The Linen Wrap
How it all started
Clothing of today is diverse - there’s something for everyone. But clothes are often short-lived and hurled into landfills as fast as new ones are being added to the racks. We sought lessons from history to understand why and how clothes were once cherished for years.
Clothes were much simpler in the past. Attention was given to the weaving of the fabric and because it was skillfully done by hand, clothes were really just a piece of cloth over the body like the tunics and sheath dresses worn by the ancient Egyptians. They wore it for work and leisure, perverse to how it is today with a style for different times of the day.
Similarly, the Japanese wore the Yukata, a casual summer kimono, that were made of cotton, linen or hemp. While its formal, silk counterparts are valued and framed for illustrating the history of Japan, the Yukata are repaired, reworked and passed down through generations.
An entire bolt of fabric called a tan is used to make kimonos - two panels covering the body, another two panels forming the sleeves and smaller strips for the narrow front panels and collar. Proving that zero-waste design has existed for centuries, just not commonly practiced today.
What if we create a piece of clothing that honour the lessons from the past to add value to your modern life?
Something that puts you at ease in a busy world. That doesn’t get in the way of your movement throughout the day. You’d want to show up and even sleep in. You’d want to wear it for years and still feel like you’re wearing for the first time.
And so we did in 2015.
10 to 30% of fabric is often wasted during production
We don’t see fabric as is. Every inch represents the resources used - the soil, flax plant, water, energy to power fiber machinery. And since high-grade linen still requires a great deal of hand labour, we see the people - farmers, mill operators, quality inspectors. That even when there’s burnt edges, we make the best of it.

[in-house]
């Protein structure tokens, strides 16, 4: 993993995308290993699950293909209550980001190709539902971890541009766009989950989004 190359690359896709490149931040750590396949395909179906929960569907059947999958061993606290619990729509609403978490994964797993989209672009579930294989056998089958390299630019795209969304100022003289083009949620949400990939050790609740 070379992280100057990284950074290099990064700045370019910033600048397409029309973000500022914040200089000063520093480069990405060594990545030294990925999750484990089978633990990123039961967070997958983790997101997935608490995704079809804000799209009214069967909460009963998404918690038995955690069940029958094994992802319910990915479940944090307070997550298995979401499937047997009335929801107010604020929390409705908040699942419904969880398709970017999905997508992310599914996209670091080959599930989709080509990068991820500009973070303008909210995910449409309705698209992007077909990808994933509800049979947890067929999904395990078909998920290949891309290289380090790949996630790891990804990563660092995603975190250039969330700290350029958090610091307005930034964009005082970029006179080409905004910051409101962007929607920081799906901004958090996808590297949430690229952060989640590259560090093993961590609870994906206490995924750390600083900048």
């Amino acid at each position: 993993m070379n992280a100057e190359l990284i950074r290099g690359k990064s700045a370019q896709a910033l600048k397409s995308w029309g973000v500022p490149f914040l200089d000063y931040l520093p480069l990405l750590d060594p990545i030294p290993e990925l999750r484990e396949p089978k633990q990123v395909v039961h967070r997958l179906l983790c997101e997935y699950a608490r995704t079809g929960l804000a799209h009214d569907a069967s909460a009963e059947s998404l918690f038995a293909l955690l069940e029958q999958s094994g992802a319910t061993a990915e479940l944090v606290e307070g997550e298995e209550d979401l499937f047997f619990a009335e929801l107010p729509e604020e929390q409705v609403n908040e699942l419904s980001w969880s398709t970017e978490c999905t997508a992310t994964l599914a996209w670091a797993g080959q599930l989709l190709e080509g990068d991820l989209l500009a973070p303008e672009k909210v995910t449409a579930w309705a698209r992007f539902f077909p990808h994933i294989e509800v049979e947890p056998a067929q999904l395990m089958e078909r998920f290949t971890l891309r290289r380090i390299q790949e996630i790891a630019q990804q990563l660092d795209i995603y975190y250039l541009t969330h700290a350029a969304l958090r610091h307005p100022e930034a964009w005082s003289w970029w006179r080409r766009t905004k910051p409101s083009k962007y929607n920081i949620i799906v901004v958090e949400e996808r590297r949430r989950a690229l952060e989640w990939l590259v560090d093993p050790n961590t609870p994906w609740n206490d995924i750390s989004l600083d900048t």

Unless designed for zero-waste production, fabric waste is part of producing clothes. When clothes are produced en masse, the bigger the production, both in number of pieces and sizing options, the bigger amount of waste gets generated.
Then when those clothes are not produced to stand the test of time, they quickly become unwanted by the people who buy them, destined to be thrown away.
Comfortable in the heat
Throughout history linen has been the fabric of choice for its strength and comfort that comes naturally from the long fibres of the flax plant. Lasting for years and revealing its matured beauty over time.
We work with linen produced in various parts of Europe that offers the ideal climate and soil condition for the flax plant to thrive with minimal water use and maintenance.
All that so you can experience its natural moisture-wicking property that allows your body to cool down through perspiration without feeling damp. The hollow linen fibres let you feel pleasant in the heat and in cooler temperatures. It also contains lignan that prevents bacterial growth so your Linen Wrap can be worn several times without washing and remains odour-free.
Washed before printing
Linen is primarily a cellulose fiber. Its molecular structure allows it to form a physical bond with water and it gets more absorbent after each wash.
For a long-lasting print, washing before printing ensures the fabric holds on to our water-based ink better. Cold water, low energy cycle and no detergents - just sodium carbonate, a natural cleaning agent. As a result, your Linen Wrap is soft and ready-to-wear when you receive it.
To support the zero-waste design of the Linen Wrap, we take pride in making your Linen Wrap only when you order. Unlike inventory-based companies that are in the guessing game of predicting demand and always end up generating waste with deadstock, the made-to-order model allow us to have an ever-changing material and colour palette while maintaining minimum waste.
We carefully design our prints in such a way that we can use the same screen for years. We also practice the reuse of waste water when washing our screens, reducing our water consumption significantly when compared to commercial screen printing practices.
Instead of running the raw edges of the fabric through a serger machine, we meticulously encase them to protect from the abrasion in the washing machine. Seamlessly using reinforcement stitching and topstitching high-stress areas to form a solid spine.
It takes more time to construct the Linen Wrap yet we only need a single spool of thread rather than a standard of 4 spools in a sewing sequence. Apart from our sewing machines, nothing works harder than our own hands.
It started out as a sketch on a piece of paper and then hand-carved on a block to form a pattern that’s open to many interpretations. Some see it as the rattan ball used in Sepak Raga while others connect to personal encounters. Raga marks all of our best work.